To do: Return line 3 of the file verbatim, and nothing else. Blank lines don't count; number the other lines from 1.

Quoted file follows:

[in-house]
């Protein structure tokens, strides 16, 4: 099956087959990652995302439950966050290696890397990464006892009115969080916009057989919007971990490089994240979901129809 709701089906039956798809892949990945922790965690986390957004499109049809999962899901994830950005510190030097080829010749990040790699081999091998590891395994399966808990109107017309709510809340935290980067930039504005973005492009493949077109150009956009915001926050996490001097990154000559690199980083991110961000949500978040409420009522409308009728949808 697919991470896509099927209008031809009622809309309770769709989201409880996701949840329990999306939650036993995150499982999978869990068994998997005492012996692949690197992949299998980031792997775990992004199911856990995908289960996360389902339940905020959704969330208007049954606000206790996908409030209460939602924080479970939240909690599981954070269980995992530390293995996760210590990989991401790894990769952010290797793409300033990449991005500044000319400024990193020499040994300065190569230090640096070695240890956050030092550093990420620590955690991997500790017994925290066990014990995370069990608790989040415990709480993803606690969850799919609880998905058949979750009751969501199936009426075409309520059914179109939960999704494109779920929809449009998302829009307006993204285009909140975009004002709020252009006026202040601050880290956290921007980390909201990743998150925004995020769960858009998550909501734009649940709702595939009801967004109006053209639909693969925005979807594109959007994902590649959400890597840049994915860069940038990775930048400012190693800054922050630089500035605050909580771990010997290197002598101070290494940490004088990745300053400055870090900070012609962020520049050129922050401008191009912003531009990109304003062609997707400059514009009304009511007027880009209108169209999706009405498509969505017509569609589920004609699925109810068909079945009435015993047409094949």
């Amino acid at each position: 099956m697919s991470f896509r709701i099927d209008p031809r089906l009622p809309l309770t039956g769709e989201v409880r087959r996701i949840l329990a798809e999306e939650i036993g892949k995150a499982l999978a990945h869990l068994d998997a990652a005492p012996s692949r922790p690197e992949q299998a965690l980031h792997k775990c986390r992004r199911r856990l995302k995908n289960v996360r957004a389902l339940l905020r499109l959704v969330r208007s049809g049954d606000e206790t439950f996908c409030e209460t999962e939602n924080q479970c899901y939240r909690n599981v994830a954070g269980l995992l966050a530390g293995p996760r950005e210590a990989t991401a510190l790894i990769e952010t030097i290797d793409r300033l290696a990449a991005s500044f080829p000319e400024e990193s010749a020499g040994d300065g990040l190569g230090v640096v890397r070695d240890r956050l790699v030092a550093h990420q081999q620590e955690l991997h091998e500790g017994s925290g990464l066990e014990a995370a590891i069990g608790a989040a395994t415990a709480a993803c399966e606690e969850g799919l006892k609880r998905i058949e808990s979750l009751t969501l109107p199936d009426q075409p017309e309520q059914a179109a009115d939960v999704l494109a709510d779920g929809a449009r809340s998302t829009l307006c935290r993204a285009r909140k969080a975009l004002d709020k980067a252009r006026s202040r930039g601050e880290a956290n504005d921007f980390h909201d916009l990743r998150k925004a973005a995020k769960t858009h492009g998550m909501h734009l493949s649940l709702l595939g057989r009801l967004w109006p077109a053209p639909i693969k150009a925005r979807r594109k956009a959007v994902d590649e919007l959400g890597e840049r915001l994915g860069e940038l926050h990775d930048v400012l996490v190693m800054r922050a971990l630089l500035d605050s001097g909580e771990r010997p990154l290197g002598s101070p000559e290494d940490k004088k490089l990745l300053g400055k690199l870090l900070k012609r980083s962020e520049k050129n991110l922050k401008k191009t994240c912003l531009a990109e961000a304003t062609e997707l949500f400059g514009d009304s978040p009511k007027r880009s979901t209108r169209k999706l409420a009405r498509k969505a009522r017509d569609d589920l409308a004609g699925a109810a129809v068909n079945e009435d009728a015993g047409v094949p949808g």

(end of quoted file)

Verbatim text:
């Amino acid at each position: 099956m697919s991470f896509r709701i099927d209008p031809r089906l009622p809309l309770t039956g769709e989201v409880r087959r996701i949840l329990a798809e999306e939650i036993g892949k995150a499982l999978a990945h869990l068994d998997a990652a005492p012996s692949r922790p690197e992949q299998a965690l980031h792997k775990c986390r992004r199911r856990l995302k995908n289960v996360r957004a389902l339940l905020r499109l959704v969330r208007s049809g049954d606000e206790t439950f996908c409030e209460t999962e939602n924080q479970c899901y939240r909690n599981v994830a954070g269980l995992l966050a530390g293995p996760r950005e210590a990989t991401a510190l790894i990769e952010t030097i290797d793409r300033l290696a990449a991005s500044f080829p000319e400024e990193s010749a020499g040994d300065g990040l190569g230090v640096v890397r070695d240890r956050l790699v030092a550093h990420q081999q620590e955690l991997h091998e500790g017994s925290g990464l066990e014990a995370a590891i069990g608790a989040a395994t415990a709480a993803c399966e606690e969850g799919l006892k609880r998905i058949e808990s979750l009751t969501l109107p199936d009426q075409p017309e309520q059914a179109a009115d939960v999704l494109a709510d779920g929809a449009r809340s998302t829009l307006c935290r993204a285009r909140k969080a975009l004002d709020k980067a252009r006026s202040r930039g601050e880290a956290n504005d921007f980390h909201d916009l990743r998150k925004a973005a995020k769960t858009h492009g998550m909501h734009l493949s649940l709702l595939g057989r009801l967004w109006p077109a053209p639909i693969k150009a925005r979807r594109k956009a959007v994902d590649e919007l959400g890597e840049r915001l994915g860069e940038l926050h990775d930048v400012l996490v190693m800054r922050a971990l630089l500035d605050s001097g909580e771990r010997p990154l290197g002598s101070p000559e290494d940490k004088k490089l990745l300053g400055k690199l870090l900070k012609r980083s962020e520049k050129n991110l922050k401008k191009t994240c912003l531009a990109e961000a304003t062609e997707l949500f400059g514009d009304s978040p009511k007027r880009s979901t209108r169209k999706l409420a009405r498509k969505a009522r017509d569609d589920l409308a004609g699925a109810a129809v068909n079945e009435d009728a015993g047409v094949p949808g």